An overly hasty exit from Afghanistan could embolden terrorist groups.
In just over a decade, what started as the War on Terror instead morphed into a badly delayed and compromised exercise in nation-building in Afghanistan.
This failure, based on an inadequate appreciation of ground realities, is now being compounded by the West’s desperation to get out of the country. The consequences of this hurried exit are likely to be catastrophic. Afghanistan will again be thrown to the wolves, while Pakistan, once more, would earn a driver’s seat in its neighbor’s future.
Unsurprisingly, there is a belief among Afghans that the Americans, even if they remain engaged in post-2014 Afghanistan, will “cherry pick” who to take on — their proposed deployment levels simply do not inspire confidence that they would be enough of a deterrent to insurgents and their patrons in Pakistan.
Washington’s proposed deployment levels also seem symbolic at best, suggesting a reluctance to dismantle the infrastructure of terrorism used by the Taliban, preferring instead to leave such responsibility to the poorly provisioned Afghan National Security Forces and to accept a Pakistani presence across the Durand Line as a fait accompli.
This approach could very likely invite global and regional terrorist outfits back in Afghanistan. The West, China, Russia and the central Asian republics should all have a serious cause for concern with the foreseeable implications of this vacuum left from the drawdown of US and NATO forces.
The Region’s Terrorist Groups
Most notably, as Pakistan seeks to assert itself after the withdrawal US forces, there are worrying prospects of Lashkar-e-Taiba (LeT) being inducted in aid of their Taliban brethren.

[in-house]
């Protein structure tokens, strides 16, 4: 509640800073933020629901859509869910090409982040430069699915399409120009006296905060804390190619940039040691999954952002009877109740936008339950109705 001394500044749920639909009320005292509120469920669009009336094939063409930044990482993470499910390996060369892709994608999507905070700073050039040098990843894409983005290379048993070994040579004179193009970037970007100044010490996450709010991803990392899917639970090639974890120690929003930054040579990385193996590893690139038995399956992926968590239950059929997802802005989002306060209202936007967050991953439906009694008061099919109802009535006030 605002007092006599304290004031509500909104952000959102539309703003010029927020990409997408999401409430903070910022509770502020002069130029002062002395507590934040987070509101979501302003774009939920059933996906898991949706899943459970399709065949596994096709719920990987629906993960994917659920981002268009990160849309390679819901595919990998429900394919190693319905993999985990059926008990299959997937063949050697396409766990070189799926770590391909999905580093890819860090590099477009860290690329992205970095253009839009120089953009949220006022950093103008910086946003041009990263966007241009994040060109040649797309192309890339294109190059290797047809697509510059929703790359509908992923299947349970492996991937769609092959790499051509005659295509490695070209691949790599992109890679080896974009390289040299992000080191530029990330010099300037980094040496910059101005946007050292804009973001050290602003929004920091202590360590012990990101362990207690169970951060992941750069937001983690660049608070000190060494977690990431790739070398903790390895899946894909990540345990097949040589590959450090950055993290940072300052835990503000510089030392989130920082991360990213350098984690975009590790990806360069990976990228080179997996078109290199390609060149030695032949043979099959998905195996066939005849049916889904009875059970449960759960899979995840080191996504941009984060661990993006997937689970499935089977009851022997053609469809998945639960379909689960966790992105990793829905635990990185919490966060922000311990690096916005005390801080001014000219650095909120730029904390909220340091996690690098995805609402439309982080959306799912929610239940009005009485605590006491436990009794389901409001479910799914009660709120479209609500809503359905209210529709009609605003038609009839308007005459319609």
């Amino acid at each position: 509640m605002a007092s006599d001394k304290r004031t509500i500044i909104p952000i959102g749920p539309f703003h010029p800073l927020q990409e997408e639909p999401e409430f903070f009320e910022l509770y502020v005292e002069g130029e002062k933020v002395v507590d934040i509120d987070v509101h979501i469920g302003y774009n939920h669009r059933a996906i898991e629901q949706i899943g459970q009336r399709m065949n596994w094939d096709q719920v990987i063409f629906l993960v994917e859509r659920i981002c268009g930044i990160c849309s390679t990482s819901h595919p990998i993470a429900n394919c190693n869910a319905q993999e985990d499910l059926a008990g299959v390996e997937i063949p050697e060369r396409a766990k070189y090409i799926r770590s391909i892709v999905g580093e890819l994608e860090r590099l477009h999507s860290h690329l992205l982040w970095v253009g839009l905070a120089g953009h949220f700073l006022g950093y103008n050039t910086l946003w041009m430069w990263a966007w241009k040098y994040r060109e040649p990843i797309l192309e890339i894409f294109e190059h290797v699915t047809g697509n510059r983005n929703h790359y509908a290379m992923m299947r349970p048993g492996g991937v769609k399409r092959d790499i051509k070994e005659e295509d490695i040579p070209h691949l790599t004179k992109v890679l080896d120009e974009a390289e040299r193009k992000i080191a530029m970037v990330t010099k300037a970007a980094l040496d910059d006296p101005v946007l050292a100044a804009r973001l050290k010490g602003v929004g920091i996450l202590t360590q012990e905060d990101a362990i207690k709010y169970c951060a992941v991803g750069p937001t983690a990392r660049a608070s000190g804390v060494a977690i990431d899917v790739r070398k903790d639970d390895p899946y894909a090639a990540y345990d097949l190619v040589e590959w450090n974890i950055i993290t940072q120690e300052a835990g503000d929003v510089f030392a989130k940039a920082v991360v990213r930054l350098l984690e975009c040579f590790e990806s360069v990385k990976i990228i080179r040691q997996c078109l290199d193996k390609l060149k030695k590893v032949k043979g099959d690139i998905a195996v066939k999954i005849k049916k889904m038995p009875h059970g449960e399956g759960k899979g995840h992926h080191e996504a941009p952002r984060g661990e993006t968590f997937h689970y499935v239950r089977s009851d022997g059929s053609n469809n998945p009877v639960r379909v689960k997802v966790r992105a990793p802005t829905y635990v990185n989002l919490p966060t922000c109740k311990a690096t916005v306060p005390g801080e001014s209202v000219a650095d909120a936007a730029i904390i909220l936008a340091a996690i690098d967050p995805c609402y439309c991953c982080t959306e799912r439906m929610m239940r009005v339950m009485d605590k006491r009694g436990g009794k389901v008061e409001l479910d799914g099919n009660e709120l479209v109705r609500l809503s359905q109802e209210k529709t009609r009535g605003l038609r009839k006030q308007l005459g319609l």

LeT is one of the most active terrorist outfits in South Asia. It operates from Pakistan and is widely considered as a tool used by the country’s Inter-Services Intelligence (ISI) to launch terrorist attacks in India and foment unrest. Despite being officially “banned” in Pakistan, the leadership of LeT enjoys unceasing support from organs of the state. The focus of LeT has largely been the Indian-administered Kashmir, but they have also been associated with other terrorist groups such as al-Qaeda, Jaish-e-Mohammed, Hizb-ul-Mujahideen, and the Taliban.
After launching the terrorist attacks in Mumbai in November 2008, LeT proved they had special forces-like prowess: an impressive intelligence gathering capability; recruits like David Colman Headley, who could be many things to many people; and a clandestine presence in various parts of the world.
Inevitably, if LeT operates in a foreign land as a mercenary force, ISI restraints would wither. LeT could potentially break away. The temptation to join other causes, for ideology or money, as Islamist warriors would be far too compelling for them. Their Wahhabi inclination would make their involvement in Sunni causes, of which there are many, easier to countenance. This Wahhabi link could also potentially lead to LeT making common cause with al-Qaeda, transforming their ideological convergence into strong operational links, and aiding their return to Afghanistan.